Romantic Elegy and the Politics of Lamentation


Romantic Elegy and the Politics of Lamentation: A Reading of Shelley’s Adonais

Adonais is an elegy written as a response to Tory critics' onslaught on Keats. Shelley wanted to take revenge on Tory critics not in the political arena of verbal joust but in the higher ground of literary tradition. He chose to write an elegy to commemorate Keats. He had two objectives in his composition: one was to defend Keats and himself from the calumny of Tory critics's, and the other was to fight Wordsworth. Wordsworth, who used to be Shelley's hero before his political renegade, was now the major enemy to fight in Shelley’s mind all the more because he still remained “the most natural and tender of lyric poet" even after his political apostasy. He had to exceed Wordsworth through his private war of poetry not only to revenge Keats but also bring justice to the Hunt group in the history of English poetry. Shelley’s Adonais is a subversion of Wordsworth’s elegy in its logic of lamentation. The mourner’s grief, for example, was discretely contained in Wordsworth’s elegy, whereas it is offered in Adonais as the only way of going beyond human mortality. The consolation based on the idea of the mourner’s reunion with the mourned in the afterlife proves impossible from the outset because the division of life and death is inexorable and irreversible. Shelley’s nature, unlike Wordsworth’s, does not respond to human passions at all, leaving no room for sympathetic communication between them. The mourning process in Adonais is now taken over by Shelley himself who, unlike other mourners, willingly and completely identify himself with the mourned. This self-apotheosis appears to be a “metaphysical suicide" to some scholars, but to me only a rhetorical device required by Shelleyean elegy. Shelley’s literary “martyrdom" at the concluding stanza should be understood as his efforts to convince readers of Keats' (and his own) apotheosis without compromising his atheist conviction. Adonais is indeed a peculiar elegy with a skeptic view of life, its lack of consolation, and the mourner’s complete identification with the mourned, all of which, however, make it the finest romantic elegy ever produced in the history of English poetry.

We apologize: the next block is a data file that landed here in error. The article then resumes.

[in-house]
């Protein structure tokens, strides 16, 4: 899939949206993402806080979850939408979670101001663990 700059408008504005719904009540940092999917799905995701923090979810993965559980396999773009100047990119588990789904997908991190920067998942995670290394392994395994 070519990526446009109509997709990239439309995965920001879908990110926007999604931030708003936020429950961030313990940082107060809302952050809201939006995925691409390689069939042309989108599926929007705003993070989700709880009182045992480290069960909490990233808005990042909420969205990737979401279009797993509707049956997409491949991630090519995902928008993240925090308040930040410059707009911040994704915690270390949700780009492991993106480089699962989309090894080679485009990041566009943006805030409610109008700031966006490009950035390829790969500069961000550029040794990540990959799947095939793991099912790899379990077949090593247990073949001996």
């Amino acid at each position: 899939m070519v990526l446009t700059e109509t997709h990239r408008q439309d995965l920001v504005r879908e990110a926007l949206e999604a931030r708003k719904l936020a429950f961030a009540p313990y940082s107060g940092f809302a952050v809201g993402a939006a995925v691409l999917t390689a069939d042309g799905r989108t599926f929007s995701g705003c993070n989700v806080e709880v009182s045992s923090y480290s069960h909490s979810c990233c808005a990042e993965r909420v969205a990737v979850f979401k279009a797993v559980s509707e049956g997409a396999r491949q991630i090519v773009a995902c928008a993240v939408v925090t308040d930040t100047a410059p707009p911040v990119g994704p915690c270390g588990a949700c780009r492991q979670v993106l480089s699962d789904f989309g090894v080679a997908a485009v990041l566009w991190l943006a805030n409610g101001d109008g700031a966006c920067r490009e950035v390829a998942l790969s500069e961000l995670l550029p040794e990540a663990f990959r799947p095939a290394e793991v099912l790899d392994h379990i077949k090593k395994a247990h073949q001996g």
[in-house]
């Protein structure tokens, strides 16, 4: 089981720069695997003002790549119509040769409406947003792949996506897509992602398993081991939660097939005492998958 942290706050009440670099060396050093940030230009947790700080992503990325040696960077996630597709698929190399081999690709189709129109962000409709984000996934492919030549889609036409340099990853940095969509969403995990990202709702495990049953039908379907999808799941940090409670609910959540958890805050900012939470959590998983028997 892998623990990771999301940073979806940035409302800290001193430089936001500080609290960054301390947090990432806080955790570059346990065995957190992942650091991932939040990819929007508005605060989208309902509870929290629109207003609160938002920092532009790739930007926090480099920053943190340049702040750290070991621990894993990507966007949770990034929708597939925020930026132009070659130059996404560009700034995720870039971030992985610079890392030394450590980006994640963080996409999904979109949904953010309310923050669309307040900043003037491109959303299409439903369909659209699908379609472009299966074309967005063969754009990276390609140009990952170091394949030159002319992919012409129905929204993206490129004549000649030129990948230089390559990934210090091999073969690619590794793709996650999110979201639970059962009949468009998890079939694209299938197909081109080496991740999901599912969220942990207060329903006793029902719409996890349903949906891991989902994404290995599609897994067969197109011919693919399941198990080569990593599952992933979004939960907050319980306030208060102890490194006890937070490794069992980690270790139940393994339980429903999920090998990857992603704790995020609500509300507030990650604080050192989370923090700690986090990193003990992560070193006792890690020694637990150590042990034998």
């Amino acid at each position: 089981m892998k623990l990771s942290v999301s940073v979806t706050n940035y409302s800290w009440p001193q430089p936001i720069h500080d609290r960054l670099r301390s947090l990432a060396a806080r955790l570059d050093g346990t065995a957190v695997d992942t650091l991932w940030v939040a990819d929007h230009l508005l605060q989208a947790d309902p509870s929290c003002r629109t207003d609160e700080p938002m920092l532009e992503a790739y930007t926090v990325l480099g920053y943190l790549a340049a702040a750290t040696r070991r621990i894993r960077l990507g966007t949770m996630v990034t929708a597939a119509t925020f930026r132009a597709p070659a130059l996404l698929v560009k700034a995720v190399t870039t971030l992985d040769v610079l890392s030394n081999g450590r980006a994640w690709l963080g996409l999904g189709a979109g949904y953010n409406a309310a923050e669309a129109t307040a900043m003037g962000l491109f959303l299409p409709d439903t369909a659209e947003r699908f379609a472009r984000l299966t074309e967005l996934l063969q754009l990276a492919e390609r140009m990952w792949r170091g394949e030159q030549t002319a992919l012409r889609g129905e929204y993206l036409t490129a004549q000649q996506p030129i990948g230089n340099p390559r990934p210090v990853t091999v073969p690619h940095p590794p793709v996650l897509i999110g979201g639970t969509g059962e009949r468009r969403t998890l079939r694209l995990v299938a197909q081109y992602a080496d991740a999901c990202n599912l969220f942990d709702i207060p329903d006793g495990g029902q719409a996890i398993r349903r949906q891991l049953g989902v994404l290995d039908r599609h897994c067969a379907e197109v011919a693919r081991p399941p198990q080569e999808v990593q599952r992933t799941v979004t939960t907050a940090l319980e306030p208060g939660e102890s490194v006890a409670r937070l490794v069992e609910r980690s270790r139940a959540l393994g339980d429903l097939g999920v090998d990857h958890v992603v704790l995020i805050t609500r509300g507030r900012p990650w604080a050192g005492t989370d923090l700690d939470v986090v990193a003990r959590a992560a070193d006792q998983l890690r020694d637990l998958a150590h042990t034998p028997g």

Journal of the 19th century Literature in English 18-1(2014)


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